The late Afro-Colombian salsa music mega-star Jairo Varela featured in Colombia's version of Ebony Magazine (Ébano).
A few African-Americans and Latinos, including those in the Spanish-speaking countries that I've visited, assume that I'm Latino. However, I've been criticized openly by just a few African-Americans for being a sell-out to my own race, and have been criticized by just a few Latinos as being self-loathing wanna-be, bored with my own culture. Of course, I know better than this because I spent most of my high school and college years reading up on black history, making me prouder of my own heritage and more knowledgeable of my history than many those who point fingers at me.
My celebration of Black heritage is year round and global, which is why I'm an admirer of the Black Puerto Rican historian Arturo Alfonso Schomburg of whom a large New York City public library was named in Harlem, NY. During his school years, a teacher told him that Blacks have no history and has never accomplished anything of note. That ugly comment inspired him to make a lifetime commitment to prove his teacher wrong through international research on Black history. I celebrate Mansa Musa, leader of the great African Empire of Mali. as much as I celebrate the Nobel Prize winning author Toni Morrison. I celebrate Mexico's liberator and first Black president Vicente Guerrero as much as I celebrate Barack Obama.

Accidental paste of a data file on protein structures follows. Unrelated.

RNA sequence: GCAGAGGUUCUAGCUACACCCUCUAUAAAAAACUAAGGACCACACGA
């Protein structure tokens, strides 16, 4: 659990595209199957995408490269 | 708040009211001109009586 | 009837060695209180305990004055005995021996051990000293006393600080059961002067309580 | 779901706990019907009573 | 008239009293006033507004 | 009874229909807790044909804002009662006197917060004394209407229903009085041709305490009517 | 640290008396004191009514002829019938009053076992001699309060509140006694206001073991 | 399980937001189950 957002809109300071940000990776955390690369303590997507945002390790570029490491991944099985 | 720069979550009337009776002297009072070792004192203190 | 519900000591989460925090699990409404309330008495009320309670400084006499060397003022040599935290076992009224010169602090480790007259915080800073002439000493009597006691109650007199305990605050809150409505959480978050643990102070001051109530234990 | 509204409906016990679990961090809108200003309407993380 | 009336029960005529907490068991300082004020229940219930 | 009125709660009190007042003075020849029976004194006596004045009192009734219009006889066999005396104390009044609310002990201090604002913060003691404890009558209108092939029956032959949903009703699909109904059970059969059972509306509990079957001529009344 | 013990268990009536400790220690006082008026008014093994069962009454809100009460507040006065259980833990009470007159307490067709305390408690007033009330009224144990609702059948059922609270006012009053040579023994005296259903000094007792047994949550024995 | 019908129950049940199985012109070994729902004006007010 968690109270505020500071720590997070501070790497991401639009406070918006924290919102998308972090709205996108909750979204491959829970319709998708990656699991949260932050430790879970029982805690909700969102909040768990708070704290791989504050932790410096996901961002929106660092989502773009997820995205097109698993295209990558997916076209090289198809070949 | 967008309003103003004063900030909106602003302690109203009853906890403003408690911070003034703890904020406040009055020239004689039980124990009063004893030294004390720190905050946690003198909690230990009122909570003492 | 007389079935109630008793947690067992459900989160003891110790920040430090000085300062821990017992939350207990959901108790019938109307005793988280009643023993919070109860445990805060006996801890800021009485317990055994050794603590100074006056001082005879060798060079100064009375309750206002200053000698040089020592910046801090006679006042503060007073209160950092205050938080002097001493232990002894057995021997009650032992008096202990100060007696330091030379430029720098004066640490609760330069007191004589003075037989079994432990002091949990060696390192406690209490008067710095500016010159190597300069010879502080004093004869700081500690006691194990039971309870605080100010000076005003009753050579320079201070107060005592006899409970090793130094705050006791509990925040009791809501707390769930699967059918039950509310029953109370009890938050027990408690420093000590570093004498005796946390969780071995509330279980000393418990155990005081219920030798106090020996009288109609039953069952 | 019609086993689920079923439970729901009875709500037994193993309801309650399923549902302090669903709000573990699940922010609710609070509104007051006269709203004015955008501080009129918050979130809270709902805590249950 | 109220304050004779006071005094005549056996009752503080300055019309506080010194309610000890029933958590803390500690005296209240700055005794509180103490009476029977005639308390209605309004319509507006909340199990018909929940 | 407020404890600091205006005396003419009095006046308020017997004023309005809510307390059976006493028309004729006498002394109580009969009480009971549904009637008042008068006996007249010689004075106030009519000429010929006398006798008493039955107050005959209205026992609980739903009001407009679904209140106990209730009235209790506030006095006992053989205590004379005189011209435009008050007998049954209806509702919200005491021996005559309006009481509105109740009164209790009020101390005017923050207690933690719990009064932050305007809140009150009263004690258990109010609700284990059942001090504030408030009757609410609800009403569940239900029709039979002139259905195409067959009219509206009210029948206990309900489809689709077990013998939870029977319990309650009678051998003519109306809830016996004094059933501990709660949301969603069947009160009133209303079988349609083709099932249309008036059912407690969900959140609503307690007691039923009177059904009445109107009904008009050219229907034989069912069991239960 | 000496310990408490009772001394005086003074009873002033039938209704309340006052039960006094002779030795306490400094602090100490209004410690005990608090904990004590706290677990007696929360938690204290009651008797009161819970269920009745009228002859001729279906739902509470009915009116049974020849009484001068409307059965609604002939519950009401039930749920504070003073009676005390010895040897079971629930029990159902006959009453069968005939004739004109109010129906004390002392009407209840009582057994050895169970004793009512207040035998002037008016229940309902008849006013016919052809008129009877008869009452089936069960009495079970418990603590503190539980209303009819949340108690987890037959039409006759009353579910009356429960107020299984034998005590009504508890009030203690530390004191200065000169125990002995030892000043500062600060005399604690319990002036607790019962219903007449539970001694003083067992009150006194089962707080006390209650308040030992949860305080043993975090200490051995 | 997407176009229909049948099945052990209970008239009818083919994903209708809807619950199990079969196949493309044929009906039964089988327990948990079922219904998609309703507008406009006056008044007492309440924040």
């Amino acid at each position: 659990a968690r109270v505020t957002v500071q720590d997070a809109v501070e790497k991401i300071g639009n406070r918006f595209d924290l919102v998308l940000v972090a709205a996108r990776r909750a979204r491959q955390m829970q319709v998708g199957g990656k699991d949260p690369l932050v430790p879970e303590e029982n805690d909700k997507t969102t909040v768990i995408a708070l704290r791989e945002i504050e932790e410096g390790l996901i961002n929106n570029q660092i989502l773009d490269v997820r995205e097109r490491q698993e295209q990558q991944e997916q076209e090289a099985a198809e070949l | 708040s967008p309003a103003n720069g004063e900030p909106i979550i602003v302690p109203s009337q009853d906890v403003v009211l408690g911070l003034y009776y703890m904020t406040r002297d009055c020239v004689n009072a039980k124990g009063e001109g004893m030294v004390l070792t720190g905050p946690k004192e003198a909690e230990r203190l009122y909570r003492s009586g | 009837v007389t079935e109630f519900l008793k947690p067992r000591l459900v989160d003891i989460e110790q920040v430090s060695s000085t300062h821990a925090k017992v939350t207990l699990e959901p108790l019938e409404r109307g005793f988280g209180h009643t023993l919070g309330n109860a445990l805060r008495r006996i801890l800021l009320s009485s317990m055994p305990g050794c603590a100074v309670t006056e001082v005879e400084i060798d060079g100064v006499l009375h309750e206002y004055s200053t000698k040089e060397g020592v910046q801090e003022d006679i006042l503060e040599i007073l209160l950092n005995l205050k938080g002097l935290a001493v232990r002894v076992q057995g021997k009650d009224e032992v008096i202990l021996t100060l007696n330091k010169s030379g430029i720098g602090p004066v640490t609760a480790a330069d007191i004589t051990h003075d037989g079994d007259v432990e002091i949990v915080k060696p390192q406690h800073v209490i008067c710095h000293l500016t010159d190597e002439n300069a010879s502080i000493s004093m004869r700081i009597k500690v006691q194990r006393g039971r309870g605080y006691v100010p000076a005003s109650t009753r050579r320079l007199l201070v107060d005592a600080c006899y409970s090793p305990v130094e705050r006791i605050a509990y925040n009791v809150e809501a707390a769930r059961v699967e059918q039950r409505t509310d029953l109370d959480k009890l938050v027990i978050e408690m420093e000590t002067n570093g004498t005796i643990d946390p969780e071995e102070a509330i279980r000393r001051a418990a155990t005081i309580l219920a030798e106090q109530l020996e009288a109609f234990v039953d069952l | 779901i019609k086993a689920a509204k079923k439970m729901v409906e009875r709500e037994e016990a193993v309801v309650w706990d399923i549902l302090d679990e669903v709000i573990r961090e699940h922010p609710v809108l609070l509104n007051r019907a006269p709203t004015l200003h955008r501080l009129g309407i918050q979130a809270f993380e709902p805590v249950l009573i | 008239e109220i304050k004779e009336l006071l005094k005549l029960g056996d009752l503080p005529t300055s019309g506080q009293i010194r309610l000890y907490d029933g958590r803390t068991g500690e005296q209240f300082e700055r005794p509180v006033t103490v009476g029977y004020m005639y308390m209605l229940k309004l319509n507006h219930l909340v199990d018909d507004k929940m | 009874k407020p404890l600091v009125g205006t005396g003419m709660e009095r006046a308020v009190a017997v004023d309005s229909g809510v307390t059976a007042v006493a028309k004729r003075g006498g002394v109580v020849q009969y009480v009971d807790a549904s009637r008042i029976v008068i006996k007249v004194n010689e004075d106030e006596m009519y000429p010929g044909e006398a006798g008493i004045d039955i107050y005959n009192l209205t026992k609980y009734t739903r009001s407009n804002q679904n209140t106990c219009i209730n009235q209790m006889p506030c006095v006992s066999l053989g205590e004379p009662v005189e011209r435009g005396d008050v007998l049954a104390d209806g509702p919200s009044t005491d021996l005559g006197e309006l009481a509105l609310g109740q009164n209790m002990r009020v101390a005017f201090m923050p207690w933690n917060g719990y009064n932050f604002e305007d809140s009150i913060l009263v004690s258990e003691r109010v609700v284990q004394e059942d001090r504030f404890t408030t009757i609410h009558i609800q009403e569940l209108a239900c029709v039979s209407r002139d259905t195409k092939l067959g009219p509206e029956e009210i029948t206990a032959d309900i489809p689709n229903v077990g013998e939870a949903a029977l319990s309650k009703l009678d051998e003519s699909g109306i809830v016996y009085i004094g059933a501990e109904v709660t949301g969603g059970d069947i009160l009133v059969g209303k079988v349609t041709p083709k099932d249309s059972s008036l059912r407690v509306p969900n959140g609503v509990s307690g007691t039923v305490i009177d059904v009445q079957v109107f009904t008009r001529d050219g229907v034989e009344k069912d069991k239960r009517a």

However, I've been putting a lot of focus on Latin America because I grew up in a mixed African-American and Latino community, primarily Puerto Rican, in New York City. In addition, I want to supplement my development of speaking the Spanish language by learning Latino cultures. My Latin-American interest, although diverse, primarily lies in its Black communities. I have a separate Spanish-speaking Facebook account where I have over 300 friends scattered throughout Latin-America. A large portion are of African ancestry, and many of them have Afrocentric names and represent themselves with pictures of Malcolm X and Martin Luther King as well as Black Latin-American historical heroes, such as Biohó who freed African slaves in Colombia and established one of the first free Black towns in the Western world. In Ecuador, the Blacks celebrate their heritage in October; in Perú, it's February. Even in Argentina, Uruguay, and Chile, People of African heritage are standing up and asserting pride in Black Heritage.